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Tissue blood flow and exercise Brain Heart Muscle.

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Presentation on theme: "Tissue blood flow and exercise Brain Heart Muscle."— Presentation transcript:

1 Tissue blood flow and exercise Brain Heart Muscle

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4 Control of tissue flow Intrinsic Control Extrinsic control Long term control

5 Tissue Height~ perfusion pressure

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7 Figure Autoregulation of blood flow. Downloaded from: StudentConsult (on 25 February :44 PM) © 2005 Elsevier

8 Local Control of Blood Flow Metabolic hypothesis: Blood flow is governed by the metabolic activity of the tissue. Any intervention that reduces O 2 supply gives rise to the formation of vasodilator metabolites. Myogenic hypothesis: The vascular smooth muscle contracts in response to stretch

9 Metabolic hypothesis The metabolic hypothesis suggests that the tissue releases a vasodilator; The potential mediators of this vasodilation are: Adenosine Prostaglandins Lactate

10 Metabolic Hypothesis cells Smooth muscle Adenosine Capillary Arteriole Precapillary sphincter Smooth muscle

11 Adenosine Hypothesis  Flow   Oxygen delivery   O 2  ATP  ADP   AMP   Adenosine  vasodilation  restore oxygen delivery

12 Reactive Hyperemia

13 Transmural pressure PiPi PoPo P t = P i -P o

14 Myogenic Hypothesis

15 Local modulators of blood flow Nitric Oxide is a potent vasodilator that relaxes vascular smooth muscle and is released when flow is increased to a vascular bed. Endothelin is a family of peptides that are potent vasoconstrictors.

16 What causes exercise hyperemia? A collection of examples that do not alter exercise hyperemia ? –Substances released by active muscle Nitric oxide, ATP, Prostaglandins, Adenosine –Mechanical pumping of muscle –Nerves Sympathetic withdrawal, Sympathetic vasodilator fibers, Acetylcholine from muscle nerve fibers Maybe a combination of factors synergize. Maybe there is (are) some unknown factor(s). Note: Some of these substances are important during ischemia (e.g. adenosine) or when oxygen demand and delivery are briefly mismatched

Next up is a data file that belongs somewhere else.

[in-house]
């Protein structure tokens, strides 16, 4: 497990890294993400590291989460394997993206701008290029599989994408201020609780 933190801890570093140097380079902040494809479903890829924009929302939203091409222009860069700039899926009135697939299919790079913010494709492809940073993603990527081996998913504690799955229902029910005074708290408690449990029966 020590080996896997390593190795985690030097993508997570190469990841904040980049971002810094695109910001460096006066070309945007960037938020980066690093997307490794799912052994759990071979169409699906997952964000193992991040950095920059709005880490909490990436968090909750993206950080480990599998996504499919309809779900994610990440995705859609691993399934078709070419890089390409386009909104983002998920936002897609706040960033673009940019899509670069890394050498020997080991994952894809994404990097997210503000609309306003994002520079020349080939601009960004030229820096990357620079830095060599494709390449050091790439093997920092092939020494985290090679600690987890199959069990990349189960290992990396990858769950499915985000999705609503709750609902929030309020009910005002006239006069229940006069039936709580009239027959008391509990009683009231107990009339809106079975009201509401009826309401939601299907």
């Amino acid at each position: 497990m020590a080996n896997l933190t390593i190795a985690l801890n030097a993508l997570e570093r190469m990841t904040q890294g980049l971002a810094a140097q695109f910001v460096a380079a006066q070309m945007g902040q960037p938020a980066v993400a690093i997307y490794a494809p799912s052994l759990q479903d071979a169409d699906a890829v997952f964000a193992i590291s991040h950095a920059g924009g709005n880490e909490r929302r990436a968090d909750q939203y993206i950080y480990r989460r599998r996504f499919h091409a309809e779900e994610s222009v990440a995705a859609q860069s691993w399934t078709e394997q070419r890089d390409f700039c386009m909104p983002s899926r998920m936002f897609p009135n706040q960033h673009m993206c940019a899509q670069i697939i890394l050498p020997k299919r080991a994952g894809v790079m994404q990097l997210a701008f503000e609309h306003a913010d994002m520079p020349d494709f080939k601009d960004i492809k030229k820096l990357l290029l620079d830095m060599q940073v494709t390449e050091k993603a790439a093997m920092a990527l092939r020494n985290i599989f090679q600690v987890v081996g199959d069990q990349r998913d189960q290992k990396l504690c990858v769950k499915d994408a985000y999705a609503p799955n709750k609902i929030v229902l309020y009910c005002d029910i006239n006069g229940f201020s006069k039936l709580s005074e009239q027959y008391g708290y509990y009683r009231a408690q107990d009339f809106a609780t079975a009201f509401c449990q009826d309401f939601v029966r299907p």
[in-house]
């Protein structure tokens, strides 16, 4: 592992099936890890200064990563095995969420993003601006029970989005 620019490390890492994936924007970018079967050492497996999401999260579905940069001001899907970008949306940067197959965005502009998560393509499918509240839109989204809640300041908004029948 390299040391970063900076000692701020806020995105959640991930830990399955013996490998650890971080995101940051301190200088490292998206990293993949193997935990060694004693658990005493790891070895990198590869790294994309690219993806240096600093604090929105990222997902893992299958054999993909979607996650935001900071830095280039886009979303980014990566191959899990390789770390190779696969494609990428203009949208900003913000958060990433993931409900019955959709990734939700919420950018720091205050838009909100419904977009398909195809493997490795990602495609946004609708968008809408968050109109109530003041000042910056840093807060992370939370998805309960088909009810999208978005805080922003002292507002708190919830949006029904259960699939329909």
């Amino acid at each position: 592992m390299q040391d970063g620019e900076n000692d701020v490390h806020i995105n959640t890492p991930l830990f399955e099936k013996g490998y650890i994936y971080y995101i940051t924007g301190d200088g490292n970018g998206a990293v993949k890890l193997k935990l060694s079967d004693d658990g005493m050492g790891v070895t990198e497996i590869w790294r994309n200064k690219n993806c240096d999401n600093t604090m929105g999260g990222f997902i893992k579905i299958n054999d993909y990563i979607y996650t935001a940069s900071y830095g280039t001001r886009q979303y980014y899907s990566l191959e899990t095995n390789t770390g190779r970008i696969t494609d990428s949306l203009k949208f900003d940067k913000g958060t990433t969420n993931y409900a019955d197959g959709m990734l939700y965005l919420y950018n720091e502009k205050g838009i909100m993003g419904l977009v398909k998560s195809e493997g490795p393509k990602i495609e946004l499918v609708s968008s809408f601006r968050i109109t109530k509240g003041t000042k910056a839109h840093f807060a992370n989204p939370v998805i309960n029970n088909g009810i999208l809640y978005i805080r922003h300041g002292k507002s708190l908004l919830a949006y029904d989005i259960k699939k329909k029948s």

17 Figure 84-8 Effects of muscle exercise on blood flow in the calf of a leg during strong rhythmical contraction. The blood flow was much less during contraction than between contractions. (Redrawn from Barcroft H, Dornhors AC: Blood flow through human calf during rhythmic exercise. J Physiol 109:402, 1949.) Downloaded from: StudentConsult (on 25 February :27 PM) © 2005 Elsevier Steady state exercise causes intermittent ischemia

18 Extrinsic Control Autonomic Nervous system Circulating hormones

19 Typical integrated (mean voltage) record of multiunit muscle sympathetic nerve activity (MSNA) Muscle Nerve Vol.36, 5 Pages:

20 Copyright ©2004 American Physiological Society Thomas, G. D. et al. J Appl Physiol 97: ; doi: /japplphysiol Illustration showing the predominant neural control systems that regulate skeletal muscle blood flow during exercise

21 Scale bar = 100  m. J. Of Neuroscience Methods 184: ,2009 Muscle arteries are, but capillaries and veins are not, innervated in C57BL6 mice Mesenteric vein Mesenteric Artery Femoral artery Gracilis Feed artery

22 Working muscles compete for blood flow Med. Sci. Sports Exer. 38:797,2006

23 Capillaries are not just smooth tubes

24 3 endothelial glycocalyx Current Opinion in Anaesthesiology. 22(2): , April 2009.

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26 With regard to control of blood flow all tissues are not created equal

27 Cerebral Blood Flow

28 Sports Medicine. 37(9): , 2007.